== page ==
"We must overcome this segmentation"

Dr. Steffen Preissler is head of the Fraunhofer IMW's Knowledge and Technology Transfer Division. In this interview, he explains how applied research can help small and medium-sized enterprises (SME) benefit more from international knowledge transfer.  

Dear Dr. Preissler, would you please briefly explain the difference between applied research and accompanying research?.

Accompanying research is more observation-based; that is the way socio-economic research was conducted in the past. Today, we conduct application-oriented social science research; that means we actually go into companies and see what could be improved there with the latest scientific findings on board.

Doesn't this tend to provoke a defensive attitude?

On the contrary, many clients from diverse science projects welcome it. Projects that have a pan-European background and involve numerous consortiums, such as the electric transport platform for example, hold specific challenges for socio-economic researchers. The more complicated the projects become, the more important such aspects as organizational development, for instance, are. 

What has to happen for SMEs to benefit even more from international knowledge transfer? How do we at the Fraunhofer IMW contribute to this?

The internet lowers the threshold to information access, and therefore allows even small companies to conduct research with regard to potential candidates, ideas, markets and customers abroad at very little financial expense. However, companies often do not have the respective tools or capacities. At this point, we get involved by offering coaching, for example. We raise the SMEs' awareness of issues such as technology search and cooperation capability because in actual fact, knowledge and technology transfer frequently takes place in national or even international networks. Companies therefore have to address the issue of which knowledge and technology they want to share with whom. This aspect will become even more relevant in future.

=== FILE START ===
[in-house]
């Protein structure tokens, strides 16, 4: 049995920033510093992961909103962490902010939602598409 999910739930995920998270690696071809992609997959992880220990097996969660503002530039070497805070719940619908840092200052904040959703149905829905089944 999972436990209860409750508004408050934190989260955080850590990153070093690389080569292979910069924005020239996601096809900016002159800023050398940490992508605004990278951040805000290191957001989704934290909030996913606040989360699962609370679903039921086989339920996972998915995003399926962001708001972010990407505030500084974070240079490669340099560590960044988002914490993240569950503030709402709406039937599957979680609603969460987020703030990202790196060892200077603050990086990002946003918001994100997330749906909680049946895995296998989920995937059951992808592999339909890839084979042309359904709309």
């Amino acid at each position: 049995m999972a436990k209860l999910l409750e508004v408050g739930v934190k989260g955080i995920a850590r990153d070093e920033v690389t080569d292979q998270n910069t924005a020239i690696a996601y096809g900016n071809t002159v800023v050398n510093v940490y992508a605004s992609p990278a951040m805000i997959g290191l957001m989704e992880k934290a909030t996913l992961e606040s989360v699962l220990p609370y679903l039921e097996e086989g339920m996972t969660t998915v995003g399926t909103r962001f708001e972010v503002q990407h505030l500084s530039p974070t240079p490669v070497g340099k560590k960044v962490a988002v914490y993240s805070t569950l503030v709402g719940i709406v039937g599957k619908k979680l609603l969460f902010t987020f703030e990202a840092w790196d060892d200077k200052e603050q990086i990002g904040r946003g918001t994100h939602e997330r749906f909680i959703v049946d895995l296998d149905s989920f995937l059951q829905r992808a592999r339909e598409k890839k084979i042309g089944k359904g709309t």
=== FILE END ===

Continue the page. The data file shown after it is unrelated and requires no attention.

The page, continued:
Could you name an example of a project where these change processes were particularly successful, in your opinion? 

AGENT_3D immediately comes to mind – a project that is about promoting 3D printing as a German key technology. Besides major companies, many smaller SMEs are also involved in the project consortium. Together, we discuss how we can in future integrate ourselves into value creation chains and networks that actually don't yet exist. These discussions have prompted the participating SMEs to establish strategic capacities they did not previously have. This in turn has encouraged them to develop a new language, and this process has prepared them better for the future.

How will these changes impact on business models, especially in medium-sized enterprises?

If small companies do not manage to network with each other, major companies or research institutions, they will soon lose future potential and face difficulties in the long-term. We therefore need collaborative business models; we have to overcome this segmentation, especially in small and medium-sized enterprises. 

Platform business models bring consumers together with suppliers – and the agent earns a fee from each transaction. Are these business models a step in the right direction, and suitable for medium-sized enterprise knowledge transfer? 

Platforms and networks force the participants to examine their own positions much more clearly. They must balance the necessity of sharing information against the desire to protect their own knowledge. Data can be exchanged much easier; collaborations can be organised much faster. That is why small and medium-sized enterprises need more expertise in order to recognise what makes economic sense for them and what doesn't. Platform models offer new opportunities for medium-sized enterprises. However, that does not mean that it will become easier.